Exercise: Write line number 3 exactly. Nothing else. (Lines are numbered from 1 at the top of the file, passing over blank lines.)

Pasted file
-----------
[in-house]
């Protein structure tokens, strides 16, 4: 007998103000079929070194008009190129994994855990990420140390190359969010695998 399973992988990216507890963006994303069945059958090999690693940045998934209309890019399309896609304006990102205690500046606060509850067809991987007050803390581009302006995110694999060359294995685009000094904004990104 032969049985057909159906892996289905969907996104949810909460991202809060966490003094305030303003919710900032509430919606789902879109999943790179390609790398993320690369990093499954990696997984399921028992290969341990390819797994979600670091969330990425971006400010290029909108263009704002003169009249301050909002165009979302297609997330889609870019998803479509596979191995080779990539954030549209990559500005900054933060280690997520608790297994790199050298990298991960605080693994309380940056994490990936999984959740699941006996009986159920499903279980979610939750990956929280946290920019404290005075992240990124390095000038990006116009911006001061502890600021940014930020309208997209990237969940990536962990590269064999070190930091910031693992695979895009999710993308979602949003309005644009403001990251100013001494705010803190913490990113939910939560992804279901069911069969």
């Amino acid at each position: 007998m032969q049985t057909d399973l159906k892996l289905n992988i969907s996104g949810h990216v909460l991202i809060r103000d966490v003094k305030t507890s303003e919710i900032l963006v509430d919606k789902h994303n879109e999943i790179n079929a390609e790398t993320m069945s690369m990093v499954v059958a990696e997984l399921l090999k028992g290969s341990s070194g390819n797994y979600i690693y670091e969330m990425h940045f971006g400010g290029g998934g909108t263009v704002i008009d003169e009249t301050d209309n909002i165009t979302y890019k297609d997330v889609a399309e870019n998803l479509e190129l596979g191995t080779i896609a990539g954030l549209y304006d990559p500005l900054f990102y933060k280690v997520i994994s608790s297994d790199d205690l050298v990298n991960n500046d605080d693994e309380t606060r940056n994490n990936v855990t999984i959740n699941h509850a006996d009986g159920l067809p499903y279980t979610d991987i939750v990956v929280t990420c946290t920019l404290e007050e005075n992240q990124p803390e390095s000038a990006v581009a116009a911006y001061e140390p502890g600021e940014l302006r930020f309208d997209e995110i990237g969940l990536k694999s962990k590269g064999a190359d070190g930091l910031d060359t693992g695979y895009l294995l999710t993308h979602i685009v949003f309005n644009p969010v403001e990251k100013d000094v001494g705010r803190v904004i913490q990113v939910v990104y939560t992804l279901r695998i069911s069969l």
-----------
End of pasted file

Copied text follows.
């Amino acid at each position: 007998m032969q049985t057909d399973l159906k892996l289905n992988i969907s996104g949810h990216v909460l991202i809060r103000d966490v003094k305030t507890s303003e919710i900032l963006v509430d919606k789902h994303n879109e999943i790179n079929a390609e790398t993320m069945s690369m990093v499954v059958a990696e997984l399921l090999k028992g290969s341990s070194g390819n797994y979600i690693y670091e969330m990425h940045f971006g400010g290029g998934g909108t263009v704002i008009d003169e009249t301050d209309n909002i165009t979302y890019k297609d997330v889609a399309e870019n998803l479509e190129l596979g191995t080779i896609a990539g954030l549209y304006d990559p500005l900054f990102y933060k280690v997520i994994s608790s297994d790199d205690l050298v990298n991960n500046d605080d693994e309380t606060r940056n994490n990936v855990t999984i959740n699941h509850a006996d009986g159920l067809p499903y279980t979610d991987i939750v990956v929280t990420c946290t920019l404290e007050e005075n992240q990124p803390e390095s000038a990006v581009a116009a911006y001061e140390p502890g600021e940014l302006r930020f309208d997209e995110i990237g969940l990536k694999s962990k590269g064999a190359d070190g930091l910031d060359t693992g695979y895009l294995l999710t993308h979602i685009v949003f309005n644009p969010v403001e990251k100013d000094v001494g705010r803190v904004i913490q990113v939910v990104y939560t992804l279901r695998i069911s069969l």